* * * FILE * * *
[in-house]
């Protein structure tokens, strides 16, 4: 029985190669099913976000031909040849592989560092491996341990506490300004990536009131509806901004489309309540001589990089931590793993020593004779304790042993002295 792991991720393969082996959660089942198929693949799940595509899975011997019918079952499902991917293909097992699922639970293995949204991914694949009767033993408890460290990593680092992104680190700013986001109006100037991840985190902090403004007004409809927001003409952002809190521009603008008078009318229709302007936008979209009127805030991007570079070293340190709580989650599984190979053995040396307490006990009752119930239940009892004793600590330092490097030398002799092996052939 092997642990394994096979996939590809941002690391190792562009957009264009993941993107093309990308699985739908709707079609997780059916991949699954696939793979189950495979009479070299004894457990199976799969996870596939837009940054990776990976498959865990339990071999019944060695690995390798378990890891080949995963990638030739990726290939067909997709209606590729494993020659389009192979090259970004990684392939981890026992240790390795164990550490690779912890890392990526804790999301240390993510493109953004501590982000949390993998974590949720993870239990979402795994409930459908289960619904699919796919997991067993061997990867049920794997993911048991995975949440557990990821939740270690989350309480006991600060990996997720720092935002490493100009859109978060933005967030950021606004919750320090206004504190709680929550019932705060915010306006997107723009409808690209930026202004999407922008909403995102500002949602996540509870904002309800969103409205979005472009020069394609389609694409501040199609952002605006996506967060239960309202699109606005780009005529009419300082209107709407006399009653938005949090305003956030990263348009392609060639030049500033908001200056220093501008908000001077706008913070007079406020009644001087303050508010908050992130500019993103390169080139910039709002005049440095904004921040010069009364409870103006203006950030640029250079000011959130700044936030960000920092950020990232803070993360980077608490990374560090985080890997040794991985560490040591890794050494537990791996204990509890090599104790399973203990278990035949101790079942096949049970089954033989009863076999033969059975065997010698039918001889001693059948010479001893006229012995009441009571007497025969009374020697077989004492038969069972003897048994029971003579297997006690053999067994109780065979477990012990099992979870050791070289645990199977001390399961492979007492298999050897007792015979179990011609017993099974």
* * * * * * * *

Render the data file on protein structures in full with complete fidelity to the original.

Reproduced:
[in-house]
């Protein structure tokens, strides 16, 4: 029985190669099913976000031909040849592989560092491996341990506490300004990536009131509806901004489309309540001589990089931590793993020593004779304790042993002295 792991991720393969082996959660089942198929693949799940595509899975011997019918079952499902991917293909097992699922639970293995949204991914694949009767033993408890460290990593680092992104680190700013986001109006100037991840985190902090403004007004409809927001003409952002809190521009603008008078009318229709302007936008979209009127805030991007570079070293340190709580989650599984190979053995040396307490006990009752119930239940009892004793600590330092490097030398002799092996052939 092997642990394994096979996939590809941002690391190792562009957009264009993941993107093309990308699985739908709707079609997780059916991949699954696939793979189950495979009479070299004894457990199976799969996870596939837009940054990776990976498959865990339990071999019944060695690995390798378990890891080949995963990638030739990726290939067909997709209606590729494993020659389009192979090259970004990684392939981890026992240790390795164990550490690779912890890392990526804790999301240390993510493109953004501590982000949390993998974590949720993870239990979402795994409930459908289960619904699919796919997991067993061997990867049920794997993911048991995975949440557990990821939740270690989350309480006991600060990996997720720092935002490493100009859109978060933005967030950021606004919750320090206004504190709680929550019932705060915010306006997107723009409808690209930026202004999407922008909403995102500002949602996540509870904002309800969103409205979005472009020069394609389609694409501040199609952002605006996506967060239960309202699109606005780009005529009419300082209107709407006399009653938005949090305003956030990263348009392609060639030049500033908001200056220093501008908000001077706008913070007079406020009644001087303050508010908050992130500019993103390169080139910039709002005049440095904004921040010069009364409870103006203006950030640029250079000011959130700044936030960000920092950020990232803070993360980077608490990374560090985080890997040794991985560490040591890794050494537990791996204990509890090599104790399973203990278990035949101790079942096949049970089954033989009863076999033969059975065997010698039918001889001693059948010479001893006229012995009441009571007497025969009374020697077989004492038969069972003897048994029971003579297997006690053999067994109780065979477990012990099992979870050791070289645990199977001390399961492979007492298999050897007792015979179990011609017993099974």